Last week, we asked you, our readers, if you thought the private life of an author should have an impact on their work. This discussion, sparked by the recent news that bestselling author A.J. Finn has been less than truthful about his life, was recorded on a recent Better Reading podcast with Cheryl Akle and Caroline Overington. The conversation covered a range of topics, detailing examples of other famous literary hoaxes, and questioning the ethical boundaries that some authors cross in order to secure a publishing deal.
Literary hoaxes are hardly a 21st century issue – they have been around for as long as books have been around, and whilst they are often bizarre and unethical, they also give us an interesting insight into how the publishing world operates. During the Better Reading podcast, Cheryl Akle and Caroline Overington discussed three notable literary hoaxes – Belle Gibson, a wellness blogger who marketed and sold her recipe book by saying that her diet had cured her cancer (a cancer, it was later revealed, she never had); Ern Malley, a fictitious poet created by two Australian men, whose work was widely published after his death – the catch? Ern Malley never existed; Helen Demidenko, an author who lied about her heritage and connection to the Holocaust in her book ‘The Hand That Signed the Paper’; and finally, A.J Finn, a New York Times bestselling author who has recently been accused of allegedly lying about his personal life – the most heinous accusations being supposed lies about having brain cancer, and family members being deceased who are in fact still alive today.
We all tell white lies from time to time. But what motivates us to massage the truth? And, is it any different for authors? Do they have a greater obligation to their readers and publishers to be upstanding and honest? Cheryl Akle and Caroline Overington discuss this from both a psychological and an industry perspective. Of course, some people are more likely to lie due to their personality type and psychological state. However, when authors lie about their own personal lives, are they doing so to market themselves differently and increase book sales? And, if so, is it honourable, ethical to do so? Should we still buy and read their books?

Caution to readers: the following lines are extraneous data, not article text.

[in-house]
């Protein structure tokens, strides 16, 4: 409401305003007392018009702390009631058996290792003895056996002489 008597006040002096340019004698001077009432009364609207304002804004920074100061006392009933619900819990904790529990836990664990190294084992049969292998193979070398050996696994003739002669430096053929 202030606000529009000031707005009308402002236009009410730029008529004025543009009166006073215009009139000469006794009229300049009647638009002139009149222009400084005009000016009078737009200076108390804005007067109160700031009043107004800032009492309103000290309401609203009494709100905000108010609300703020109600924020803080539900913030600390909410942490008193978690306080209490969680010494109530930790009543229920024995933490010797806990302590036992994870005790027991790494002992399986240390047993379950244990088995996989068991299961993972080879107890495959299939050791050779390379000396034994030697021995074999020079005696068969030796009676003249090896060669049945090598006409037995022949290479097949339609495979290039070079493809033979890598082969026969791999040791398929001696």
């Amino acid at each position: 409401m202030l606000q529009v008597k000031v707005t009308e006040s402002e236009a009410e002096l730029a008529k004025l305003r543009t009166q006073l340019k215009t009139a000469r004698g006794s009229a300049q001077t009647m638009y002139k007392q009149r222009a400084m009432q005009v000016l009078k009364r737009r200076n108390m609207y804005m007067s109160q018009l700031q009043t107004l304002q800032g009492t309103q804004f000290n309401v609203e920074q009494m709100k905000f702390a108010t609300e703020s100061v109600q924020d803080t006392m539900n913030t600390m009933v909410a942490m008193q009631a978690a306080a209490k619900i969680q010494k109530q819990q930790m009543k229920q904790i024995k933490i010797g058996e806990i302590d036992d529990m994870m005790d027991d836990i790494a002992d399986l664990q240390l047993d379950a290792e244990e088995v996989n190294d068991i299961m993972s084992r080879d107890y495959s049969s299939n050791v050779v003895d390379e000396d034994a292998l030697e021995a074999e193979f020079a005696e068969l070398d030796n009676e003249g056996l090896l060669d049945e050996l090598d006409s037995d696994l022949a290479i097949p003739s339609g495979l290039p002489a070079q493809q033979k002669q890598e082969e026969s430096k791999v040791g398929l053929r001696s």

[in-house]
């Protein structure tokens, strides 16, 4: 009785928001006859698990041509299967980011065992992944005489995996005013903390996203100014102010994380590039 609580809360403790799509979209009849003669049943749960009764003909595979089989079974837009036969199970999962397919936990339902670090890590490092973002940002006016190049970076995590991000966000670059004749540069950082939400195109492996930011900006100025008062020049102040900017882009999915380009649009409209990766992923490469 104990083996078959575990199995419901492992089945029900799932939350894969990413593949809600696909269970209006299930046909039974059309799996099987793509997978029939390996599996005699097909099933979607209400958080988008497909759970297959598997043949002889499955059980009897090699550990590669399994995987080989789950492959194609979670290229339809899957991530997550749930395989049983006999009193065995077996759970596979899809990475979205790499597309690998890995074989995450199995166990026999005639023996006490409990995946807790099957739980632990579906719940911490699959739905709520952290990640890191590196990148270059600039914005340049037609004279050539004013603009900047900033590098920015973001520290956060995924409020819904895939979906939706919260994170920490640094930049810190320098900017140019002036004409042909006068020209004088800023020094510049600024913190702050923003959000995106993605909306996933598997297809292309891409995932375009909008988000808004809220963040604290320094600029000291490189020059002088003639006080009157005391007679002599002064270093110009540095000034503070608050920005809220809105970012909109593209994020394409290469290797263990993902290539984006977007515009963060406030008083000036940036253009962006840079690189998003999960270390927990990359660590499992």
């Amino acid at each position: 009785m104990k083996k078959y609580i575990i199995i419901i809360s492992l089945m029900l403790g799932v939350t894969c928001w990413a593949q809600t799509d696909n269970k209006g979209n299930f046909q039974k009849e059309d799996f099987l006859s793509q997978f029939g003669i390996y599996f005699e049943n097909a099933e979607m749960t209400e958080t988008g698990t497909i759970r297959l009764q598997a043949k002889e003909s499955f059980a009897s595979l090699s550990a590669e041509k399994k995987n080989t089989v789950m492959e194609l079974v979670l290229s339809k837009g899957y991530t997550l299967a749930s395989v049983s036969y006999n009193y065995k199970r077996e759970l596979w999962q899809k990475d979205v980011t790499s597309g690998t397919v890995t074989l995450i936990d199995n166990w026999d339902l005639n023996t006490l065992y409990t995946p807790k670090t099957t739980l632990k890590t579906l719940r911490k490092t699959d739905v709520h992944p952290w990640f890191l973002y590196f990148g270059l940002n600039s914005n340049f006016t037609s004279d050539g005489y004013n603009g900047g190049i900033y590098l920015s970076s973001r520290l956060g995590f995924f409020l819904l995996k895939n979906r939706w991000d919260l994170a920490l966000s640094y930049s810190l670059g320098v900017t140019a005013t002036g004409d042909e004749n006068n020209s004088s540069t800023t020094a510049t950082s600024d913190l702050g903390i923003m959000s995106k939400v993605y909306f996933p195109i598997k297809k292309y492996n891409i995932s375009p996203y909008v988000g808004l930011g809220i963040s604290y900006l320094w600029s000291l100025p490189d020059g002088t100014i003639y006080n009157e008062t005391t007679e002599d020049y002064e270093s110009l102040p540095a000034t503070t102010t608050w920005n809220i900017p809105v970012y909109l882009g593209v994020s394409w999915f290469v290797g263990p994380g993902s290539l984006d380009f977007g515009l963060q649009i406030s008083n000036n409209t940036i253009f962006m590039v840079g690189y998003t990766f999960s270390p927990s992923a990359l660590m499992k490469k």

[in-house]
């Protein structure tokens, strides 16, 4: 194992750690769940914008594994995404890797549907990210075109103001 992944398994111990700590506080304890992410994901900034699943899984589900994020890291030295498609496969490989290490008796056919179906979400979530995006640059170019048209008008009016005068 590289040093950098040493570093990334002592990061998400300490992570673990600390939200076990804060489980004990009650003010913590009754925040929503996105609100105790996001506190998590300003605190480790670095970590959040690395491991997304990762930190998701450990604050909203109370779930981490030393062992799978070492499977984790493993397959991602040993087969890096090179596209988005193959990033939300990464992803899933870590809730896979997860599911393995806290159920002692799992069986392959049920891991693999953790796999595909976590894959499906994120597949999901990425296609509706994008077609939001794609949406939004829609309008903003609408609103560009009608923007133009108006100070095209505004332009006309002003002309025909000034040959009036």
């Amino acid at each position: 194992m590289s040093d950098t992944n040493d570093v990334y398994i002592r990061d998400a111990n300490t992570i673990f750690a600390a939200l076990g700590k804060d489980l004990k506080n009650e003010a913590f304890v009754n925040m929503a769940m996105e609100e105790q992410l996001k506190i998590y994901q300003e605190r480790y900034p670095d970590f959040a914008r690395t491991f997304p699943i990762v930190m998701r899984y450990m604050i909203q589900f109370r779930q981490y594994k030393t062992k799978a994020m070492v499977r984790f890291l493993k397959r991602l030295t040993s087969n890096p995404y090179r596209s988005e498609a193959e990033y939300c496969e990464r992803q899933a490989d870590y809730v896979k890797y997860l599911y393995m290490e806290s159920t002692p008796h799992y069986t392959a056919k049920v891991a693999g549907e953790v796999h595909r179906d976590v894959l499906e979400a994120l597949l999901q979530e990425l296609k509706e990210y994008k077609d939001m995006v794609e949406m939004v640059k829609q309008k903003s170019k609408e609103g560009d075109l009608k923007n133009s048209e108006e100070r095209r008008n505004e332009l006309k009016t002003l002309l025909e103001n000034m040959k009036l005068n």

The response from you, our readers, was mixed. Some of you said you were happy to separate the author from their work, especially if the work was fiction. Others, however, took an ethical stance, saying that it was unfair to lie in order to jump the publishing ranks, especially if it meant your work was prioritised above writers with more genuine credentials.
Literary hoaxes and the impulse that some authors have to lie about themselves reveals a great deal about our reading habits and the publishing industry as a whole. Once upon a time, the writer was seen as separate to their work, with many people writing under pseudonyms, and the work being judged purely on its own merit. Nowadays, however, with the rise of social media, readers are able to more readily connect with and learn about authors, resulting in an increase in the importance of authors and their own personal brand. This added pressure to create an interesting profile on social media may perhaps help explain why some authors feel the need to exaggerate the details of their lives.
Clearly while most authors act with integrity, there will always be some who won’t and in the end, it’s up to publishers, the law courts (in the worst cases) and readers to decide exactly where they want to draw the line.